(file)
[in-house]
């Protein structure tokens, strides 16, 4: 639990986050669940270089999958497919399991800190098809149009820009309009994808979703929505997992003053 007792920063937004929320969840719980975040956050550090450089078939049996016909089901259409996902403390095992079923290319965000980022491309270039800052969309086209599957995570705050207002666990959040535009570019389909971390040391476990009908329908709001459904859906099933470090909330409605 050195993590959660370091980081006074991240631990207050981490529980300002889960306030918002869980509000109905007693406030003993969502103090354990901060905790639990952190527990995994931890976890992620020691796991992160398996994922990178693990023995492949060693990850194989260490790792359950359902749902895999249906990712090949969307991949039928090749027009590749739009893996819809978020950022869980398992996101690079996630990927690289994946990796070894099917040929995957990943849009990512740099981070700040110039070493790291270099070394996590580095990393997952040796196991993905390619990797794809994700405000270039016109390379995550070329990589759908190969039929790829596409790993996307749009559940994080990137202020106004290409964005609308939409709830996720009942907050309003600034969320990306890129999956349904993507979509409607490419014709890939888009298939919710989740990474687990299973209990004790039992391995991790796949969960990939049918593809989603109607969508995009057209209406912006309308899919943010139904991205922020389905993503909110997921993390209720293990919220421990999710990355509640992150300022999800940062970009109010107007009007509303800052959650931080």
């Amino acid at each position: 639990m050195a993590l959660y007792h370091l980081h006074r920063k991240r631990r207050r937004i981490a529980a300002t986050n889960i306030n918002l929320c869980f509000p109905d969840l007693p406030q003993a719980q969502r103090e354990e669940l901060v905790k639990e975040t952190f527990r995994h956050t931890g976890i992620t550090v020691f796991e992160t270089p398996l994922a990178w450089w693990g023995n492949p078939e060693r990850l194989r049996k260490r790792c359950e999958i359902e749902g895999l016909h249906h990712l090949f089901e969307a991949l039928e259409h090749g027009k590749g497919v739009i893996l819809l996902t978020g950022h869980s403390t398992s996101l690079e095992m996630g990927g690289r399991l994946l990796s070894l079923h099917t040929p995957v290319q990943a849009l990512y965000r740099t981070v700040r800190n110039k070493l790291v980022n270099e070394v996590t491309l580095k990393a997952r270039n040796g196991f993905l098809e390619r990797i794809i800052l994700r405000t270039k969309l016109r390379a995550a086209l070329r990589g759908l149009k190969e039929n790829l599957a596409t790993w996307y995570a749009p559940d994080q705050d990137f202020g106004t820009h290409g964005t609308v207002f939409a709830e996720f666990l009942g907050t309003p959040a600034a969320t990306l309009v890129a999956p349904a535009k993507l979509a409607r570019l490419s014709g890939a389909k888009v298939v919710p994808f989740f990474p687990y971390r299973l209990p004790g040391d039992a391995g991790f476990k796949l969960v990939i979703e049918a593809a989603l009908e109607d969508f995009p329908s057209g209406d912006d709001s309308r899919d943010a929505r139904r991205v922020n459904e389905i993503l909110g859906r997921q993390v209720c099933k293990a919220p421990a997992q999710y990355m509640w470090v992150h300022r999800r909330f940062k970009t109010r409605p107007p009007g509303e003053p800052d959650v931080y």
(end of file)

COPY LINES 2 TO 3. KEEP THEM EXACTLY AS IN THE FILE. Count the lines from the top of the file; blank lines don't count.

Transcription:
């Protein structure tokens, strides 16, 4: 639990986050669940270089999958497919399991800190098809149009820009309009994808979703929505997992003053 007792920063937004929320969840719980975040956050550090450089078939049996016909089901259409996902403390095992079923290319965000980022491309270039800052969309086209599957995570705050207002666990959040535009570019389909971390040391476990009908329908709001459904859906099933470090909330409605 050195993590959660370091980081006074991240631990207050981490529980300002889960306030918002869980509000109905007693406030003993969502103090354990901060905790639990952190527990995994931890976890992620020691796991992160398996994922990178693990023995492949060693990850194989260490790792359950359902749902895999249906990712090949969307991949039928090749027009590749739009893996819809978020950022869980398992996101690079996630990927690289994946990796070894099917040929995957990943849009990512740099981070700040110039070493790291270099070394996590580095990393997952040796196991993905390619990797794809994700405000270039016109390379995550070329990589759908190969039929790829596409790993996307749009559940994080990137202020106004290409964005609308939409709830996720009942907050309003600034969320990306890129999956349904993507979509409607490419014709890939888009298939919710989740990474687990299973209990004790039992391995991790796949969960990939049918593809989603109607969508995009057209209406912006309308899919943010139904991205922020389905993503909110997921993390209720293990919220421990999710990355509640992150300022999800940062970009109010107007009007509303800052959650931080």
């Amino acid at each position: 639990m050195a993590l959660y007792h370091l980081h006074r920063k991240r631990r207050r937004i981490a529980a300002t986050n889960i306030n918002l929320c869980f509000p109905d969840l007693p406030q003993a719980q969502r103090e354990e669940l901060v905790k639990e975040t952190f527990r995994h956050t931890g976890i992620t550090v020691f796991e992160t270089p398996l994922a990178w450089w693990g023995n492949p078939e060693r990850l194989r049996k260490r790792c359950e999958i359902e749902g895999l016909h249906h990712l090949f089901e969307a991949l039928e259409h090749g027009k590749g497919v739009i893996l819809l996902t978020g950022h869980s403390t398992s996101l690079e095992m996630g990927g690289r399991l994946l990796s070894l079923h099917t040929p995957v290319q990943a849009l990512y965000r740099t981070v700040r800190n110039k070493l790291v980022n270099e070394v996590t491309l580095k990393a997952r270039n040796g196991f993905l098809e390619r990797i794809i800052l994700r405000t270039k969309l016109r390379a995550a086209l070329r990589g759908l149009k190969e039929n790829l599957a596409t790993w996307y995570a749009p559940d994080q705050d990137f202020g106004t820009h290409g964005t609308v207002f939409a709830e996720f666990l009942g907050t309003p959040a600034a969320t990306l309009v890129a999956p349904a535009k993507l979509a409607r570019l490419s014709g890939a389909k888009v298939v919710p994808f989740f990474p687990y971390r299973l209990p004790g040391d039992a391995g991790f476990k796949l969960v990939i979703e049918a593809a989603l009908e109607d969508f995009p329908s057209g209406d912006d709001s309308r899919d943010a929505r139904r991205v922020n459904e389905i993503l909110g859906r997921q993390v209720c099933k293990a919220p421990a997992q999710y990355m509640w470090v992150h300022r999800r909330f940062k970009t109010r409605p107007p009007g509303e003053p800052d959650v931080y």